Continental's latest tires, including their "King" series, take into consideration a lot of what has changed in the last several years with mountain bike tires. As Brett Hahn, Continental's US brand manager, put it, "Everything about the sport has changed or improved with the exception of the tire." In redeveloping their King series, Continental set out to make that change for themselves.
Taking into account modern rim widths, riding conditions, speeds, braking forces, and the influence those factors have on a tire, Continental have re-worked the line from the ground up to create a product they think meets the needs of the modern rider.
Trail King Tire Details
• Black Chili rubber compound
• Tubeless ready
• Cordura casing reinforcements
• Sizes: 29 x 2.2, 2.4"; 27.5 x 2.2, 2.4"; 26 x 2.2, 2.4"
• Weight: 945 grams (29 x 2.4")
• MSRP: $74.95 USD
The tread patterns aren't all that different visually but, they have been tweaked, and the sidewalls have been completely changed. That, along with other updates in the construction of the tire gives the tire better grip and increased trail feel - a positive departure from what many people would agree was a notoriously stiff and difficult to ride tire in years past.Construction
Instead of using a layer of kevlar for protection, Continental has chosen to go with a Cordura panel in the sidewall. The problem with a thicker kevlar sidewall that many of the older models of tires had, according to Hahn, was that while it offered ample protection from cuts, riders were under-inflating the tires in order to get the ride quality they wanted because the sidewalls were overly stiff, hence the poor ride quality riders were experiencing. The Cordura panel offers protection and helps with air retention - it's more air tight and that means less sealant, in theory. Continental also changed the way the casing material was laid up. With a straighter bias, the tires should roll better, and with the new casing compound, better able to handle stresses and loads.
There's a different bead geometry and a smaller bead diameter as well. Continental's Apex insert goes from just above the bead to halfway up the sidewall. This stiffens the sidewall and creates a cushion to help prevent pinch flats.
Continental have chosen to mold the ideal rim width for their tires onto the sidewalls - no more guessing whether the tire is actually designed for a 45mm or 22mm wide rim. As long as you're within the suggested rim widths, the tire should work without an issue.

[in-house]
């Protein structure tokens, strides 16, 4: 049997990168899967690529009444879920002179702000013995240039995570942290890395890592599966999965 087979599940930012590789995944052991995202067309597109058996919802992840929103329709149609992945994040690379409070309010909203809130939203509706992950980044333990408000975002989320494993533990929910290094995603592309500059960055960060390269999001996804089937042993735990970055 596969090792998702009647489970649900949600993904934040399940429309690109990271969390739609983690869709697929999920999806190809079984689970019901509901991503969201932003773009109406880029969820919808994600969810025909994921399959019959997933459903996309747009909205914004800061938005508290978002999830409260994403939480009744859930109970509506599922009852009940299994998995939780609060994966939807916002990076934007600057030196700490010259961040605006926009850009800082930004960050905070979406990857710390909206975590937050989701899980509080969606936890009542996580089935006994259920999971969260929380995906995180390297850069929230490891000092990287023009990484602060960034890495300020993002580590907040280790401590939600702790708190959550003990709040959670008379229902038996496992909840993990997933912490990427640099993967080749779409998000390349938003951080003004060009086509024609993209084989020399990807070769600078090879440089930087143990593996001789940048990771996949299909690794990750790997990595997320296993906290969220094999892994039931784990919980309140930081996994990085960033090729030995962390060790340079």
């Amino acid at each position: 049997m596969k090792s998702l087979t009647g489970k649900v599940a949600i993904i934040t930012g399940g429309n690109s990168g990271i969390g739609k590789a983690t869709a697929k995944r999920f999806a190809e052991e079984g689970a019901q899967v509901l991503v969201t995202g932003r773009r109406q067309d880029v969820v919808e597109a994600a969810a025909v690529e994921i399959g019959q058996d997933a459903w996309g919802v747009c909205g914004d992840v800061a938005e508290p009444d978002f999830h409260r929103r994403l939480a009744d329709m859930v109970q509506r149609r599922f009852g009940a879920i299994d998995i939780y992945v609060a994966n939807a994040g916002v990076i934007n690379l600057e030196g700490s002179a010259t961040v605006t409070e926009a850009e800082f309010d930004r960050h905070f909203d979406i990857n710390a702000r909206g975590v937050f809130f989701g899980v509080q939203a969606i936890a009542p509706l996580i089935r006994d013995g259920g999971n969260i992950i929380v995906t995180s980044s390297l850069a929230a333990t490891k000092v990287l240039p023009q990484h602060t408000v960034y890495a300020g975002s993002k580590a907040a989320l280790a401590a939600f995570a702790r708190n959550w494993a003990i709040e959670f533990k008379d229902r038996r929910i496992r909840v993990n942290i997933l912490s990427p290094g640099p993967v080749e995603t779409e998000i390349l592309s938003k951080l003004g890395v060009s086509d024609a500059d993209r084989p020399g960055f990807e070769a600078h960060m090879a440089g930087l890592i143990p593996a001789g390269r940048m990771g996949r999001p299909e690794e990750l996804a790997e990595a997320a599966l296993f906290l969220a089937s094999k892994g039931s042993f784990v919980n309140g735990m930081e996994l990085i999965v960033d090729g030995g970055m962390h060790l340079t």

All of the King series tires use Continental's proprietary Black Chili compound. The compound is apparently good enough that when Adidas bought 5.10, they tried to get Continental to sell them the formula. Continental wouldn't do that, but they did do a collaboration with Adidas and you can find a similar tread pattern to the Mountain King tire on some of Adidas' trail shoes.Performance
The Trail King tires were simple and easy to set up tubeless without any trouble on a rim with an internal measurement of 27mm. (I used a floor pump at home, no air compressor required.) This fits within the ideal width of a 25-30mm rim that's printed on the tire. Measuring the actual tire width, I was right at the stated 2.4" dimensions. For pressure, I ran between 18 and 20 psi in the front and then 20 -23 psi in the rear, depending on conditions and what trails I would be riding.
Riding the Trail King, I was able to quickly and safely let my guard down. I didn't have a lot of the initial "riding on eggshells" feeling I tend to get when I don't know how a tire is going to behave. Rather, I was happy to feel confident and in control with the tires providing consistent feel in a variety of conditions. If I were to compare it to another tire, I would say it behaves most similar to a Maxxis High Roller, with a casing that's a little more robust than EXO.
The open tread pattern helped in clearing out muck and not packing up, while the sharp side knobs offered plenty of bite when leaning the bike into corners without feeling like I was going to unexpectedly loose the back or front end of the bike. On more hard packed ground, the tires roll well and feel quick - there's not a lot of drag or slow feeling that some softer compound tires produce when pushing up longer climbs.
In wet rocks and roots, I was surprised at how well the tires provided ample grip. It's the true test here in Western North Carolina, and for a tire that rolls as well as the Trail King does, I was pleased with its equal prowess on slippery sections of trail. Running my air pressure in the low 20s, I had plenty of traction to get up and over technical bits and the tires still stood up without folding over when descending and pushing into turns.
The Trail King isn't the most aggressive tire in Continental's line up, but it sits well with me as a really solid all-around choice. I was pleased with the predictability it offered as well as the durability - I haven't had any issues with flatting, even when running lower pressures in rocky terrain.
I have also been running the combination of a Trail King in the front and a faster rolling Cross King in the back. It's been an excellent option for days when there's a little more hard-pack or road miles with sections of technical trail in-between. The faster rolling speed of the combo saves a little bit of effort on the ups, but still has a meaty tire up front to help get the bike where it needs to be headed back down. I did have one puncture on a Cross King but, to its defense, any tire would have flatted and it was more a poor line choice on my part than a flaw in the tire.Pinkbike's Take